The New Division of Labor: How Computers Are Creating the Next Job Market, by Frank Levy and Richard J. Murnane; Class and Schools: Using Social, Economic, and Educational Reform to Close the Black-White Achievement Gap, by Richard Rothstein; Leaving No Child Behind? Options for Kids in Failing Schools, by Frederick M. Hess and Chester E. Finn Jr., eds.; Standards Deviation: How Schools Misunderstand Education Policy, by James P. Spillane
The New Division of Labor: How Computers Are Creating the Next Job Market, by Frank Levy and Richard J. Murnane (Princeton University Press).
On the big screen, self-aware and insubordinate robots mount organized rebellions that are defeated only by grand acts of human heroism. In the real world, policy challenges posed by new technologies are less dramatic, but only slightly less daunting.
As economists Levy and Murnane explain, computers excel at tasks that can be reduced to the application of a set of rules (if X, then do Y), but fall short when it comes to more complex tasks involving the recognition of patterns (this reminds me of the time . . . ). The distinction, while hardly clear-cut, is useful. For instance, it explains why the rise of computers has not led to mass unemployment, as early observers worried, but instead has increased demand for workers capable of nonroutine, expert thinking.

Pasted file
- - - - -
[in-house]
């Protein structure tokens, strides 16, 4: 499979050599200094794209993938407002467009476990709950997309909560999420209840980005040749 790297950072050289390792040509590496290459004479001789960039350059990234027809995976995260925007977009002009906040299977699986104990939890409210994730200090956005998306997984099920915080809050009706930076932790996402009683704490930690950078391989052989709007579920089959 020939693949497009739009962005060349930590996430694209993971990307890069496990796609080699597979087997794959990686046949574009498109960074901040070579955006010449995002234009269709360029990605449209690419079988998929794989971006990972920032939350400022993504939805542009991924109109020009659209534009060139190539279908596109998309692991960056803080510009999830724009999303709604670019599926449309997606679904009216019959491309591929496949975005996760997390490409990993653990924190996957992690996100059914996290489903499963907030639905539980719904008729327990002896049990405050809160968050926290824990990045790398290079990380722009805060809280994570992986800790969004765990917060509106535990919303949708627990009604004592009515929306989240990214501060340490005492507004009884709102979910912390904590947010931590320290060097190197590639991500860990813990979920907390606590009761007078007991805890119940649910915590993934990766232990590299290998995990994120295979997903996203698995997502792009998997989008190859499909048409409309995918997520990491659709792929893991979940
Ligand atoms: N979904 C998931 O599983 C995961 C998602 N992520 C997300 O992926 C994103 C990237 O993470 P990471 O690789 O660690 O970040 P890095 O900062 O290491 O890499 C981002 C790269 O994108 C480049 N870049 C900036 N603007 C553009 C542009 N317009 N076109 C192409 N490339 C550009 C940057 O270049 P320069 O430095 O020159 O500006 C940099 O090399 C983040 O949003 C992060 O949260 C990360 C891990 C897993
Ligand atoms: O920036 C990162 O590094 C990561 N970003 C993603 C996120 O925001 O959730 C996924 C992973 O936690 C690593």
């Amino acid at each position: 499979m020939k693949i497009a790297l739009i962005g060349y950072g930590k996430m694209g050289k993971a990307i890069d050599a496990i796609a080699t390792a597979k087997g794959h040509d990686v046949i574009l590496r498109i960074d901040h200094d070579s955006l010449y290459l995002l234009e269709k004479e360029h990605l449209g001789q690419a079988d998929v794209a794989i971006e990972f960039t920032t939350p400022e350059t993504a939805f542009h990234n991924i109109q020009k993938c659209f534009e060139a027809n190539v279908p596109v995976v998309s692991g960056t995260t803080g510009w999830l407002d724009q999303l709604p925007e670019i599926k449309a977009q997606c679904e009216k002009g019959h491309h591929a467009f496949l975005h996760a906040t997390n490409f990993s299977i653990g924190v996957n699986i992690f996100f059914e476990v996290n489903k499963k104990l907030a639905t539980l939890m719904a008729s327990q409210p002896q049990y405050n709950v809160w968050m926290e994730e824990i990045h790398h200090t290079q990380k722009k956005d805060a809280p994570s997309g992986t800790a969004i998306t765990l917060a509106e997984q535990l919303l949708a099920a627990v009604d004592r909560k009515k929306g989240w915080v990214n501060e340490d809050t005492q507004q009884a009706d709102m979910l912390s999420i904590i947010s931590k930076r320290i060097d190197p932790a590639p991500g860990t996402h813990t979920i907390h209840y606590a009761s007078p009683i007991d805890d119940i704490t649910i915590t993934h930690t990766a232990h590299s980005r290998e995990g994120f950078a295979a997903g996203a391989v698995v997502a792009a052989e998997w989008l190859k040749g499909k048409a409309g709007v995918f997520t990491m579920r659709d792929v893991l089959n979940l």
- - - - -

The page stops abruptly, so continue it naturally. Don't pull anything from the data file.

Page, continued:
The authors embrace “standards-based reform” as a means of bolstering our flagging school system to meet this demand, wisely noting that proficiency in core academic subjects is a prerequisite for higher-order tasks. Unfortunately, they also deem improvement in education a “slow and difficult process” that “cannot reach everyone”-thoughts seemingly inconsistent with the sense of urgency that authentic reform will require.
Class and Schools: Using Social, Economic, and Educational Reform to Close the Black-White Achievement Gap, by Richard Rothstein (Economic Policy Institute).
Nobody who followed Richard Rothstein’s columns in the New York Times or his earlier work on education will be surprised that his new book ascribes most of the black-white achievement gap to social class and economics. In effect, he devotes this book to affirming James Coleman’s 1966 finding that school differences have far less impact on achievement differences than do family characteristics, the mightiest of which, Rothstein says, is socioeconomic status.
Rothstein insists that contemporary school reforms cannot overcome that influence and therefore urges (if the country is serious about the gap closing) that we focus on equalizing income, housing, health care, and such. Indeed, Rothstein states, “If the nation can’t close the gaps in income, health, and housing, there is little prospect of equalizing achievement.” He also tries to debunk some well-known examples of schools and educators that succeed with disadvantaged minority youngsters. He deprecates claims made by, among others, the Heritage Foundation, the Education Trust, KIPP Academies, Abigail and Stephan Thernstrom, and Jaime Escalante’s biographers, insisting that the achievements don’t amount to much or couldn’t be replicated or that the schools engage in cream skimming. The book, therefore, seeks to throw ice water on just about every popular form of contemporary school-centered reform.